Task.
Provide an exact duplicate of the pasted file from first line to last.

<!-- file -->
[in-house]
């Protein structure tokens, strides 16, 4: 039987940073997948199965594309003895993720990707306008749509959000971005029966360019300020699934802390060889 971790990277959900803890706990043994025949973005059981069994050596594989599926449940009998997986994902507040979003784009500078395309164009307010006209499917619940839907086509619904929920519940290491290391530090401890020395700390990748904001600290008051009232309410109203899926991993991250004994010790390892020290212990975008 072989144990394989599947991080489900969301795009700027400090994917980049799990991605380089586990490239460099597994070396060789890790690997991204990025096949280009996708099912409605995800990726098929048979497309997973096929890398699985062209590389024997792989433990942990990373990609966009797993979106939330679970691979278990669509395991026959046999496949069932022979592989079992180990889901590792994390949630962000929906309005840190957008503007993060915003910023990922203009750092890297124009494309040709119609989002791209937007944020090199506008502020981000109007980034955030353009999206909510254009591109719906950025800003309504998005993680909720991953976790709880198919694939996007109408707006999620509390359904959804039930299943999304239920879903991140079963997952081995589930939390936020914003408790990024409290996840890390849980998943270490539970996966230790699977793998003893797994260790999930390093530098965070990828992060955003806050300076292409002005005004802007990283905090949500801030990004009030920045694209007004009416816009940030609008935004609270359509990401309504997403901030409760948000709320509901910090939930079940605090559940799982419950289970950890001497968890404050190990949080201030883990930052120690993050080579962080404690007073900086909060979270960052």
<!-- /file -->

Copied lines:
[in-house]
């Protein structure tokens, strides 16, 4: 039987940073997948199965594309003895993720990707306008749509959000971005029966360019300020699934802390060889 971790990277959900803890706990043994025949973005059981069994050596594989599926449940009998997986994902507040979003784009500078395309164009307010006209499917619940839907086509619904929920519940290491290391530090401890020395700390990748904001600290008051009232309410109203899926991993991250004994010790390892020290212990975008 072989144990394989599947991080489900969301795009700027400090994917980049799990991605380089586990490239460099597994070396060789890790690997991204990025096949280009996708099912409605995800990726098929048979497309997973096929890398699985062209590389024997792989433990942990990373990609966009797993979106939330679970691979278990669509395991026959046999496949069932022979592989079992180990889901590792994390949630962000929906309005840190957008503007993060915003910023990922203009750092890297124009494309040709119609989002791209937007944020090199506008502020981000109007980034955030353009999206909510254009591109719906950025800003309504998005993680909720991953976790709880198919694939996007109408707006999620509390359904959804039930299943999304239920879903991140079963997952081995589930939390936020914003408790990024409290996840890390849980998943270490539970996966230790699977793998003893797994260790999930390093530098965070990828992060955003806050300076292409002005005004802007990283905090949500801030990004009030920045694209007004009416816009940030609008935004609270359509990401309504997403901030409760948000709320509901910090939930079940605090559940799982419950289970950890001497968890404050190990949080201030883990930052120690993050080579962080404690007073900086909060979270960052």